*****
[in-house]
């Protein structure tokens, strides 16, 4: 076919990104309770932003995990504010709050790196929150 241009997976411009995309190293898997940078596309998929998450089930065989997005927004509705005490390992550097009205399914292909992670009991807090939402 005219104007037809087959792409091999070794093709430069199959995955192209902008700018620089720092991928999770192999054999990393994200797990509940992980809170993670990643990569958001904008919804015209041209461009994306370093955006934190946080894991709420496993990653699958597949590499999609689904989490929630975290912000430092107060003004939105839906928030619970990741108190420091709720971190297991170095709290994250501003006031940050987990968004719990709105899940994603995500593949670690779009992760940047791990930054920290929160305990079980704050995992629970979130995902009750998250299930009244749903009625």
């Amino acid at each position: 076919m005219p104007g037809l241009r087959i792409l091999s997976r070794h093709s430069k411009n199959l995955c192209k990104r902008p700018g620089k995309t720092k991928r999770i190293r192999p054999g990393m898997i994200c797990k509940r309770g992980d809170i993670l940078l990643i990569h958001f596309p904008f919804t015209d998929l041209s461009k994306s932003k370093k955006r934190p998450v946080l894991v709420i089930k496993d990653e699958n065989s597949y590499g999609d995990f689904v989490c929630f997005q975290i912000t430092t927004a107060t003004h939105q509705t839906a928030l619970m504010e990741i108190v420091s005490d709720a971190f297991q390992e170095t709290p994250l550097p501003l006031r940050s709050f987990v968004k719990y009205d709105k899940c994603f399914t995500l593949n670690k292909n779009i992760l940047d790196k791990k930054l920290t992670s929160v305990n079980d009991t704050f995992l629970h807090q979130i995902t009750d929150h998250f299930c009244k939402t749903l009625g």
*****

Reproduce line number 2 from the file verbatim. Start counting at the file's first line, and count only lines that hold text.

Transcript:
């Protein structure tokens, strides 16, 4: 076919990104309770932003995990504010709050790196929150 241009997976411009995309190293898997940078596309998929998450089930065989997005927004509705005490390992550097009205399914292909992670009991807090939402 005219104007037809087959792409091999070794093709430069199959995955192209902008700018620089720092991928999770192999054999990393994200797990509940992980809170993670990643990569958001904008919804015209041209461009994306370093955006934190946080894991709420496993990653699958597949590499999609689904989490929630975290912000430092107060003004939105839906928030619970990741108190420091709720971190297991170095709290994250501003006031940050987990968004719990709105899940994603995500593949670690779009992760940047791990930054920290929160305990079980704050995992629970979130995902009750998250299930009244749903009625």